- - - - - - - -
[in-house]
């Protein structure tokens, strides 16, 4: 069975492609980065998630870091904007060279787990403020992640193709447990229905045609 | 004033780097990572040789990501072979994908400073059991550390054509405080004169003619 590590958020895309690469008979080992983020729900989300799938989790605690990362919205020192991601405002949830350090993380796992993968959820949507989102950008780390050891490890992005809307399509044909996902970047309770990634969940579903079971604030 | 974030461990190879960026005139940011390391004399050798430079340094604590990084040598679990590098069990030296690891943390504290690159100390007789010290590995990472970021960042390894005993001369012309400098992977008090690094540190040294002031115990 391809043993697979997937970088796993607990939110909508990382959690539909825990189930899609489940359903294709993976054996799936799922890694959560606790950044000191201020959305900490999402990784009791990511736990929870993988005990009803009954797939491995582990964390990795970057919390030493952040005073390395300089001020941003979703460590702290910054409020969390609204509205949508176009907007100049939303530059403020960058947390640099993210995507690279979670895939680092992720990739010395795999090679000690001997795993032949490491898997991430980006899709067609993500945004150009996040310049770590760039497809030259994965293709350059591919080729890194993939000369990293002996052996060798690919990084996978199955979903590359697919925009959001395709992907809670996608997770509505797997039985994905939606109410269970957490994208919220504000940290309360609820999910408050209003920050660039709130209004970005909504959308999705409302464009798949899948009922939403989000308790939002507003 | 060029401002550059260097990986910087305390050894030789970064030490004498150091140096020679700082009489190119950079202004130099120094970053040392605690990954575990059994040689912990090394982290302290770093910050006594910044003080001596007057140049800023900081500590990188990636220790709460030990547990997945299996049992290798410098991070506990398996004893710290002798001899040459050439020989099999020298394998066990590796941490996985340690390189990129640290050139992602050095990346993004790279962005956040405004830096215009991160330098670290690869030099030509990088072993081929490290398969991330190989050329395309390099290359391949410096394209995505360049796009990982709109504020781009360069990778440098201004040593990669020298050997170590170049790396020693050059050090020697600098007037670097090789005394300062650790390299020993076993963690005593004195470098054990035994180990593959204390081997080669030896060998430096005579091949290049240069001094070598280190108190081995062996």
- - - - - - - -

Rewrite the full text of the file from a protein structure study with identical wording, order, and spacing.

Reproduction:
[in-house]
């Protein structure tokens, strides 16, 4: 069975492609980065998630870091904007060279787990403020992640193709447990229905045609 | 004033780097990572040789990501072979994908400073059991550390054509405080004169003619 590590958020895309690469008979080992983020729900989300799938989790605690990362919205020192991601405002949830350090993380796992993968959820949507989102950008780390050891490890992005809307399509044909996902970047309770990634969940579903079971604030 | 974030461990190879960026005139940011390391004399050798430079340094604590990084040598679990590098069990030296690891943390504290690159100390007789010290590995990472970021960042390894005993001369012309400098992977008090690094540190040294002031115990 391809043993697979997937970088796993607990939110909508990382959690539909825990189930899609489940359903294709993976054996799936799922890694959560606790950044000191201020959305900490999402990784009791990511736990929870993988005990009803009954797939491995582990964390990795970057919390030493952040005073390395300089001020941003979703460590702290910054409020969390609204509205949508176009907007100049939303530059403020960058947390640099993210995507690279979670895939680092992720990739010395795999090679000690001997795993032949490491898997991430980006899709067609993500945004150009996040310049770590760039497809030259994965293709350059591919080729890194993939000369990293002996052996060798690919990084996978199955979903590359697919925009959001395709992907809670996608997770509505797997039985994905939606109410269970957490994208919220504000940290309360609820999910408050209003920050660039709130209004970005909504959308999705409302464009798949899948009922939403989000308790939002507003 | 060029401002550059260097990986910087305390050894030789970064030490004498150091140096020679700082009489190119950079202004130099120094970053040392605690990954575990059994040689912990090394982290302290770093910050006594910044003080001596007057140049800023900081500590990188990636220790709460030990547990997945299996049992290798410098991070506990398996004893710290002798001899040459050439020989099999020298394998066990590796941490996985340690390189990129640290050139992602050095990346993004790279962005956040405004830096215009991160330098670290690869030099030509990088072993081929490290398969991330190989050329395309390099290359391949410096394209995505360049796009990982709109504020781009360069990778440098201004040593990669020298050997170590170049790396020693050059050090020697600098007037670097090789005394300062650790390299020993076993963690005593004195470098054990035994180990593959204390081997080669030896060998430096005579091949290049240069001094070598280190108190081995062996």